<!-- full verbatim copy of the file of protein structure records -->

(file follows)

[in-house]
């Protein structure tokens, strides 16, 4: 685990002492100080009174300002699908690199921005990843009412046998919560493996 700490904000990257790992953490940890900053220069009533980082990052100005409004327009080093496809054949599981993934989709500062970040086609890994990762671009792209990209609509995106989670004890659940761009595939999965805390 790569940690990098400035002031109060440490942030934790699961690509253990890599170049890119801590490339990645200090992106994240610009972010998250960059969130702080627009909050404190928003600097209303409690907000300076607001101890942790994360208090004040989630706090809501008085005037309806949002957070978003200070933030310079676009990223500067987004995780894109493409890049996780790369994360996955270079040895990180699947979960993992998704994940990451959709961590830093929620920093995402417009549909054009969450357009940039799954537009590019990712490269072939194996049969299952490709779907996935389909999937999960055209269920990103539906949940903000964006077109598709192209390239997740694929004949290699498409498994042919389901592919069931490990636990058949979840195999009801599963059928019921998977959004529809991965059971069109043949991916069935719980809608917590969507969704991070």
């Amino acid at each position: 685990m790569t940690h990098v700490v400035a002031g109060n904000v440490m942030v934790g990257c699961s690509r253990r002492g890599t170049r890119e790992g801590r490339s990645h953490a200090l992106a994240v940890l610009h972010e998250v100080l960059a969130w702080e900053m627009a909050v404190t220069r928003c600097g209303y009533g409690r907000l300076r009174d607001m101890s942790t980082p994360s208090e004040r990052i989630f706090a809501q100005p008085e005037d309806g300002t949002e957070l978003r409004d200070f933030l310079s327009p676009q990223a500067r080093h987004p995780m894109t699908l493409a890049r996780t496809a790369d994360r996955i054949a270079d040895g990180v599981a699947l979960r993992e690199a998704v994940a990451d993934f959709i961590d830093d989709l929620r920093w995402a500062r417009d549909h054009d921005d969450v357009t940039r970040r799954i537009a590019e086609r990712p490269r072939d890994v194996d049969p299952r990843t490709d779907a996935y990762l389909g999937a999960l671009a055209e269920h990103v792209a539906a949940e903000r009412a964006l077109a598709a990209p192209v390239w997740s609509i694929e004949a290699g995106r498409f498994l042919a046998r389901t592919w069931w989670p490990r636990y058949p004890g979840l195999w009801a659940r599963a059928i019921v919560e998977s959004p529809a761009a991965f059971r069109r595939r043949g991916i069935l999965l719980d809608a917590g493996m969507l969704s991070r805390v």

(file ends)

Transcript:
[in-house]
């Protein structure tokens, strides 16, 4: 685990002492100080009174300002699908690199921005990843009412046998919560493996 700490904000990257790992953490940890900053220069009533980082990052100005409004327009080093496809054949599981993934989709500062970040086609890994990762671009792209990209609509995106989670004890659940761009595939999965805390 790569940690990098400035002031109060440490942030934790699961690509253990890599170049890119801590490339990645200090992106994240610009972010998250960059969130702080627009909050404190928003600097209303409690907000300076607001101890942790994360208090004040989630706090809501008085005037309806949002957070978003200070933030310079676009990223500067987004995780894109493409890049996780790369994360996955270079040895990180699947979960993992998704994940990451959709961590830093929620920093995402417009549909054009969450357009940039799954537009590019990712490269072939194996049969299952490709779907996935389909999937999960055209269920990103539906949940903000964006077109598709192209390239997740694929004949290699498409498994042919389901592919069931490990636990058949979840195999009801599963059928019921998977959004529809991965059971069109043949991916069935719980809608917590969507969704991070």
């Amino acid at each position: 685990m790569t940690h990098v700490v400035a002031g109060n904000v440490m942030v934790g990257c699961s690509r253990r002492g890599t170049r890119e790992g801590r490339s990645h953490a200090l992106a994240v940890l610009h972010e998250v100080l960059a969130w702080e900053m627009a909050v404190t220069r928003c600097g209303y009533g409690r907000l300076r009174d607001m101890s942790t980082p994360s208090e004040r990052i989630f706090a809501q100005p008085e005037d309806g300002t949002e957070l978003r409004d200070f933030l310079s327009p676009q990223a500067r080093h987004p995780m894109t699908l493409a890049r996780t496809a790369d994360r996955i054949a270079d040895g990180v599981a699947l979960r993992e690199a998704v994940a990451d993934f959709i961590d830093d989709l929620r920093w995402a500062r417009d549909h054009d921005d969450v357009t940039r970040r799954i537009a590019e086609r990712p490269r072939d890994v194996d049969p299952r990843t490709d779907a996935y990762l389909g999937a999960l671009a055209e269920h990103v792209a539906a949940e903000r009412a964006l077109a598709a990209p192209v390239w997740s609509i694929e004949a290699g995106r498409f498994l042919a046998r389901t592919w069931w989670p490990r636990y058949p004890g979840l195999w009801a659940r599963a059928i019921v919560e998977s959004p529809a761009a991965f059971r069109r595939r043949g991916i069935l999965l719980d809608a917590g493996m969507l969704s991070r805390v």